With issue #69, “Batman” wraps its divisive ‘Knightmares’ arc, a deep psychological trip down Bruce Wayne’s mind. But, can the story rise to meet the tremendous art, shedding away some of the excesses of past entries?
Written by Tom King
Illustrated by Yanick Paquette
Colored by Nathan Fairbarn
Lettered by Clayton Cowles
The Dark Knight is breaking through the bad dreams and coming out the other side. But is he ready for the culprit waiting through the veil of terror? And what lasting effects might this whole ordeal have on Bruce Wayne’s psyche? With artist Yanick Paquette (WONDER WOMAN: EARTH ONE) jumping on board to tackle the art, “Knightmares” comes to a shocking close. This will be the strangest issue yet—a no-holds-barred journey through Bat-man’s psyche via the inner workings of Arkham Asylum, setting up the next big chapter of Tom King’s epic BATMAN tale. Batman’s future starts now!
The ‘Knightmares’ arc has generated a lot of debate among fans, and perhaps for good reason. After all, the previous arc ended on a climatic cliffhanger, with imminent answers to some of this series’s most pressing mysteries, just to dovetail into a character-driven, psychological study. Several of the arc’s entries have been excellent on the visual department, but lacking in terms of narrative storytelling and plot evolution. That balance between the introspective and the lingering mysteries, however, comes full circle on this final issue, to great success. Mild spoilers ahead.
Saying some obvious things first: Yanick Paquette is one of the industry’s best when it comes to page and panel layout, really leveraging on the medium’s core capabilities to deliver something truly unique. “Batman” #69 is divided in two sections, one set in the ‘real world’ (where Bane and a certain member of the bat-family spar), and another in the mindscape of Bruce Wayne, on a long dance journey with Selina Kyle, a.k.a. Catwoman. Paquette divides his attention in two styles.
On the first one, the artist uses a very traditional page layout, with grids upon grids, following a fighting sequence between two brawlers. Note how the lines separating panels have an extra width to them, reinforcing the sense of reality, and also of the fierce strength these two fighters posses. Those sequences are aptly delivered, with the drawings within the panels being precise, brutal and very clearly delineated.
The other section of the issue is anything but solid, firm or pre-determined. Instead, Paquette choose to use full pages layout, with smaller panels spread across the canvas, calling attention to specific moments or situations. He does so on a thematic music scoreboard motif, so that Batman and Catwoman appear to be dancing both on the imaginary scenario they are in, but also across the music itself. These pages are gorgeous to look art, have a sense of fluidity to them, of movement.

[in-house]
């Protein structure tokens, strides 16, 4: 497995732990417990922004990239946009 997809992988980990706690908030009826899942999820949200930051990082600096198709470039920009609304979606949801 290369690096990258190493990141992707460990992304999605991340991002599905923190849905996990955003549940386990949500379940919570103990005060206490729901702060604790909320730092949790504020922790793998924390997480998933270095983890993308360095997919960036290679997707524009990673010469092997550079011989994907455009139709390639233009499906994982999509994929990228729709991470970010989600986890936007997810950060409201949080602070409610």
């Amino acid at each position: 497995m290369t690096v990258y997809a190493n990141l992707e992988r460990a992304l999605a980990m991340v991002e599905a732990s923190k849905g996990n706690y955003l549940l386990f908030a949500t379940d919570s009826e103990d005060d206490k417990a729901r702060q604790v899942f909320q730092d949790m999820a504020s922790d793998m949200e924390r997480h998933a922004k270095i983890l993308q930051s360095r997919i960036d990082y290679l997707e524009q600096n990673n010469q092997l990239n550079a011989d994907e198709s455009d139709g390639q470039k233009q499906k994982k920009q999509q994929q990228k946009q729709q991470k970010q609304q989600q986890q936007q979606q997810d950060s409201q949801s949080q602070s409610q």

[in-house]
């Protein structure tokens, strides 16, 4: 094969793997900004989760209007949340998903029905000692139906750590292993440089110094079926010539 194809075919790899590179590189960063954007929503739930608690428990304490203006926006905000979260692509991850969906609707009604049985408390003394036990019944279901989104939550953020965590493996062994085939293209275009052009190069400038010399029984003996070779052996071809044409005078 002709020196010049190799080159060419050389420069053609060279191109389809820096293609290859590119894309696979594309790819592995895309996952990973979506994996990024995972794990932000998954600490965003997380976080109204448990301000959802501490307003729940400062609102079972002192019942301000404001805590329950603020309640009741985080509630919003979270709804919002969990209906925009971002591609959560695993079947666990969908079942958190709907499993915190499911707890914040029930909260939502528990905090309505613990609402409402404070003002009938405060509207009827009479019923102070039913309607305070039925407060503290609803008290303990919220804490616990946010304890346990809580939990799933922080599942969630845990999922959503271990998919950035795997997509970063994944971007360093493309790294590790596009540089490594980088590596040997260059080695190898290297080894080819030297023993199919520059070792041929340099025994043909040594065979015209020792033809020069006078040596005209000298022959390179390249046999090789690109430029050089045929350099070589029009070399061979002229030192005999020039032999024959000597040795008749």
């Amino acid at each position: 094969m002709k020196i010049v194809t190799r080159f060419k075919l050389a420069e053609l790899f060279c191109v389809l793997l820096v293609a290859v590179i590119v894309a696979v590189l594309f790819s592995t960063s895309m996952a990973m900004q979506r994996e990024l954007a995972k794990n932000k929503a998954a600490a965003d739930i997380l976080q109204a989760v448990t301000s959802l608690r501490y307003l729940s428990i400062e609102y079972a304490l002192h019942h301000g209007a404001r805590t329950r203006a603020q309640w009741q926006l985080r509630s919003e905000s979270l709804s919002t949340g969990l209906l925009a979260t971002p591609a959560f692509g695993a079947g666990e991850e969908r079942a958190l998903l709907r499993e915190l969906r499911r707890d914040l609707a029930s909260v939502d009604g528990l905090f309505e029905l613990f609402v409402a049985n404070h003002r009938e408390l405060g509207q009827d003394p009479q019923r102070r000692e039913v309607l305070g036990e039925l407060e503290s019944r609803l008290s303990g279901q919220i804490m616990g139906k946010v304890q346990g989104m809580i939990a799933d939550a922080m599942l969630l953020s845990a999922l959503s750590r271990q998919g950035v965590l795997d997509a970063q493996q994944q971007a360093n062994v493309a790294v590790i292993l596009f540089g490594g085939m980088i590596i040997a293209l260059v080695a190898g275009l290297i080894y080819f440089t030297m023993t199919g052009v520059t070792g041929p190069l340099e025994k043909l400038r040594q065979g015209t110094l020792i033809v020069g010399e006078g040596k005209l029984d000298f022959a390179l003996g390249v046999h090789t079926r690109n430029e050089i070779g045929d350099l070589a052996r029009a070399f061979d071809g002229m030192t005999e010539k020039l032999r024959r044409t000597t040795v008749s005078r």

Colours by Fairbairn are very well aligned with that style, with different palletes for each situation. On the real world scenes, colors are grounded, earthly, especially on skin tones and environments. On the dream sequences, the music scores are predominantly blue and purple, with the actual portrayal of Bruce and Selina being diverse and imaginative in terms of dress colors and backgrounds.
On King’s plot and script, what had been missing from past issues comes back in spades on “Batman” 69, to the point it even redeems some of the apparent hodgepodge elements introduced earlier. Through Batman’s introspection, readers get to understand how some smaller components of the arc really come together on the broader puzzle, so revising these past issues will now carry much more meaning. Perhaps the entire arc would read better in a collected volume, but even as a stand-alone entry, this particular issue carries a lot of power.
First of all, the dialogue between Batman and Selina is heart-breaking. Yes, that is not truly Selina, but rather a mental projection of her inside Batman’s mind, but it rings so true, so known, that it works. The crux of the issue is the exploration of Batman’s greatest fear, the one thing that would make him wake up. And while this review will not reveal that here, rest assured that it is meaningful, singular, sublime even.Continued below
The other bits of dialogue among Bane and that certain other member of the “bat-family” is more conventional, but it still paints a lot of insight on the mind of the villain during his magnum opus, and the reasons why his sparring partner is so bent of supporting his plan. It reveals nuances and rationale as to why things are moving forward the way that they are, without relying on exposition.
All in all, “Batman” #69 is just as redeeming for the ‘Knightmares’ arc as the story itself is for Batman as a character. Working like the frame for a complex puzzle, this issue resets much of what came before into a powerful new meaning. Combined with the absolutely gorgeous illustrations of Paquette and Fairbairn, this issue is one of Tom King’s best.
Final Verdict: 8.7 – By better juggling character exploration and art with plot evolution, “Batman” #69 is the most balanced issue of the ‘Knightmares’ arc, offering a full package of story and art to its audience.